Risk of TBE infection in travellers
Just how many travel-associated TBE cases there have been is unknown, and the reporting of infections in tourists is likely to be underestimated, particularly as the illness’ average incubation period is two weeks, meaning clinical symptoms are likely to occur when travellers return home.
The risk of contracting a TBE infection depends on the season of travel (ticks are active during the warmer months of April to November) and the amount of unprotected outdoor exposure (activities planned in forested areas where ticks may live, usually with grass, bushes and shrubbery and up to 1,500 metres in altitude). The activities that constitute the highest risk for travellers are camping, hiking, biking, mushroom- and berry-picking, mountaineering, horse riding (a popular past-time for tourists in Mongolia) and playing golf. The first imported case of TBE in Australia, as reported in a study by Chaudhuri et al (2013), concerned a traveller returning from Russia and it highlighted the difficulty in making a definitive diagnosis because of its rarity and the unavailability of laboratory testing.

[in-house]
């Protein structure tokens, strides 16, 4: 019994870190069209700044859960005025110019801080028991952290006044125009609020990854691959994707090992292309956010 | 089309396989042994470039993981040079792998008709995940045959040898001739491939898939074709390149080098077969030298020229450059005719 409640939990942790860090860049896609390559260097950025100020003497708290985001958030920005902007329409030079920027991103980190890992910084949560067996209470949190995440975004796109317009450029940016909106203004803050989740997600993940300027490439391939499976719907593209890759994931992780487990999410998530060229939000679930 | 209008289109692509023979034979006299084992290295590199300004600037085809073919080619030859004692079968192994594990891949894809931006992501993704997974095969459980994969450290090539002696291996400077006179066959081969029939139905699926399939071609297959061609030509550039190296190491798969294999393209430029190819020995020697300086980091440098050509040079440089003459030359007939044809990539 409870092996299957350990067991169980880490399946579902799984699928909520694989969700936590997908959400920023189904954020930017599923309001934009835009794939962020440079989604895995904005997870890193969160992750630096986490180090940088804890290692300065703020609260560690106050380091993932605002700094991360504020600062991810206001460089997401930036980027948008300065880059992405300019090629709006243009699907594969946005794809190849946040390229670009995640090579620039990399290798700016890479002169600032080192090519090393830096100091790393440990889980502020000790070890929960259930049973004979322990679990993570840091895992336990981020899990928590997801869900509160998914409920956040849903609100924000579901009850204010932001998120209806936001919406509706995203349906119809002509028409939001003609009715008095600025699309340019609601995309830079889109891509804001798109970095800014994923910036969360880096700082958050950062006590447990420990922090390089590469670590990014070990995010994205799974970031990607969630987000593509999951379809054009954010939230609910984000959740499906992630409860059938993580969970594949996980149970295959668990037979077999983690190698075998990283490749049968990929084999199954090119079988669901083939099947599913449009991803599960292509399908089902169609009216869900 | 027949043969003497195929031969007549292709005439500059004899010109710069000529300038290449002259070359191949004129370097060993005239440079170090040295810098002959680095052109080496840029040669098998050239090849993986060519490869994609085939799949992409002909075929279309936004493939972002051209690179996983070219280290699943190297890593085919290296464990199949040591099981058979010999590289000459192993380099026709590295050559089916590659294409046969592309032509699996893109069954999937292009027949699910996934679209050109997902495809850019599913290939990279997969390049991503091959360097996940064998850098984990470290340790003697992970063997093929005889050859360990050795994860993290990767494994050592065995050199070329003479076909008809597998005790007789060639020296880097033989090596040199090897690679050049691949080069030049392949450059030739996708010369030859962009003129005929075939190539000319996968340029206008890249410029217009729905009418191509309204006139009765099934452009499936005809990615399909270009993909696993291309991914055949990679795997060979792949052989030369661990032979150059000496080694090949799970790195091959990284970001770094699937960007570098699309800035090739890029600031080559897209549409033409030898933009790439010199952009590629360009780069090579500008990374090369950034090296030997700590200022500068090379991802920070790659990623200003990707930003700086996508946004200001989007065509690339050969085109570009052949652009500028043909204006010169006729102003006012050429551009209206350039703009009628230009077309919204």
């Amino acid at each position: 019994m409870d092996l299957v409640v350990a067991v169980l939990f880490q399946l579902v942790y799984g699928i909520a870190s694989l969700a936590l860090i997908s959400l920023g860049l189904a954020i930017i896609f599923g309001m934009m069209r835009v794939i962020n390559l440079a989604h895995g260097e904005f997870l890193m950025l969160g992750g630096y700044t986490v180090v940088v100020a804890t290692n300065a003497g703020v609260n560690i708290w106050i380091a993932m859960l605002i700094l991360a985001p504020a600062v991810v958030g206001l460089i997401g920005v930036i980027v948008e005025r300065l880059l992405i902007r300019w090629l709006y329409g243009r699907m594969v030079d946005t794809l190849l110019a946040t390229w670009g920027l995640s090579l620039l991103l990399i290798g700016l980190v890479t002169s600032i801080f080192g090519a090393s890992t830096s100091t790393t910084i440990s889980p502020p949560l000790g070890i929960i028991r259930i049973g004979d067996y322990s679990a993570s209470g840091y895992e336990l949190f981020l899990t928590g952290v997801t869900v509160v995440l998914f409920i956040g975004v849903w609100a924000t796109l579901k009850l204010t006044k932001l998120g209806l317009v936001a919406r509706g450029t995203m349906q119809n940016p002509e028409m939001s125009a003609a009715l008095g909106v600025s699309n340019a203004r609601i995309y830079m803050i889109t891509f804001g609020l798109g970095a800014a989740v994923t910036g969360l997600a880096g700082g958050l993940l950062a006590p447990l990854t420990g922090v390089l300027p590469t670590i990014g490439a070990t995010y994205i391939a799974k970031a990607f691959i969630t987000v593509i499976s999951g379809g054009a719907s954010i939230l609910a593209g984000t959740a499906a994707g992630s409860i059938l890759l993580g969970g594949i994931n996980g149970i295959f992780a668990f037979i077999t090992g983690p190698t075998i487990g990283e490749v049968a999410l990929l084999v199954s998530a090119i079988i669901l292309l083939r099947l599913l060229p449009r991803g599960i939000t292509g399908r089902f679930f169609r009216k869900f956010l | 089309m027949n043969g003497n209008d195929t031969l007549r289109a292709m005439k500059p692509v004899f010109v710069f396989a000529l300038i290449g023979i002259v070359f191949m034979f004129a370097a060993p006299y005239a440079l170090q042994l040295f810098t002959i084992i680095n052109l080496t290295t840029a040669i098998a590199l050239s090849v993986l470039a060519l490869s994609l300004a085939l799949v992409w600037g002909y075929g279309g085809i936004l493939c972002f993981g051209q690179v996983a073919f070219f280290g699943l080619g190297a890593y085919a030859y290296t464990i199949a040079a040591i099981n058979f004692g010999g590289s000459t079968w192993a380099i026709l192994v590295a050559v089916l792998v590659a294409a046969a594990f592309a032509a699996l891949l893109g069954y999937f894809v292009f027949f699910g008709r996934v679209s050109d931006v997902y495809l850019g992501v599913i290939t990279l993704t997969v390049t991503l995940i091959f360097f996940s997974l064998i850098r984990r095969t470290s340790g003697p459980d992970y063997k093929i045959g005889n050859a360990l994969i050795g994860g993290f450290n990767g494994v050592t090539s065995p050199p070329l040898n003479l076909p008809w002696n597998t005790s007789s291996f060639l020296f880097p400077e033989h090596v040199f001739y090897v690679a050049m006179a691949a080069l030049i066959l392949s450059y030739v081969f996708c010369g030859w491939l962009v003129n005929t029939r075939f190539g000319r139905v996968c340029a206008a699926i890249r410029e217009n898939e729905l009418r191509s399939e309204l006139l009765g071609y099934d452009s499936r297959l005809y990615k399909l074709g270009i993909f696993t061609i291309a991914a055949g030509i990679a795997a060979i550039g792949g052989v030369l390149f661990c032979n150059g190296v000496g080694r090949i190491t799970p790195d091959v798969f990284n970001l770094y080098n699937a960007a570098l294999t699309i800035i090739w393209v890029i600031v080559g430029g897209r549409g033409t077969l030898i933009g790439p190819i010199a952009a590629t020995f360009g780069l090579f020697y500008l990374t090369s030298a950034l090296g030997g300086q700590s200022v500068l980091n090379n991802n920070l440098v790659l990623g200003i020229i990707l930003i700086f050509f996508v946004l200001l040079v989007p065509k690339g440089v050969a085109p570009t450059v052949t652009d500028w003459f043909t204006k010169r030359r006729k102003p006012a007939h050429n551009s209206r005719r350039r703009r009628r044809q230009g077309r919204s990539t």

Prevention of TBE
Bite avoidance measures
The advice is to avoid tick-infested areas and protect yourself against tick bites by dressing appropriately (long sleeves and long trousers tucked into socks) and use an effective insect repellent. Repellents containing DEET, Citriodiol or picaridin can be applied directly on exposed skin, while clothing and camping gear can be impregnated with a contact insecticide such as permethrin. Following outdoor activities, clothes, hair and skin should be routinely examined for ticks and if found, they should be removed promptly. Additionally, consumption of unpasteurised milk products should be avoided.
Besides preventing tick bites, immunisation is the best way to protect against TBE. In Australia, a vaccine (Ticovac) is available through the Therapeutic Goods Administration’s Special Access Scheme but we advise you to contact your travel health practitioner well in advance of travel as more than one dose is needed to offer protection.
1. Bogovic, P. & Strle, F. (2015) Tick-borne encephalitis: A review of epidemiology, clinical characteristics and management
2. Haditsch, M. & Kunze, U. (2013) Tick-borne encephalitis: a disease neglected by travel medicine. Travel Medicine and Infectious Disease (11) 295 -300.
3. Heinz, F.X, Stiasny, K., Holzmann, H., Gric-Vitek, M., Kriz, B., Essl, A. & Kundi, M. (2013) Vaccination and tick-borne encephalitis, Central Europe.
4. US Centers for Disease Control and Prevention (CDC) Travelers Health – Chapter 3. Infectious Diseases related to Travel (Tick-borne encephalitis).
5. Rendi-Wagner, P. (2004) Risk and Prevention of Tick-borne Encephalitis in Travellers.
6. Chaudhuri A., & Růžek D. (2013) First documented case of imported tick-borne encephalitis in Australia.
7. The European Centre for Disease Control, Factsheet about tick-borne encephalitis (TBE) https://ecdc.europa.eu/en/tick-borne-encephalitis/facts/factsheet
8. The Australian Immunisation Handbook 10th edition 3.2 Vaccination for international travel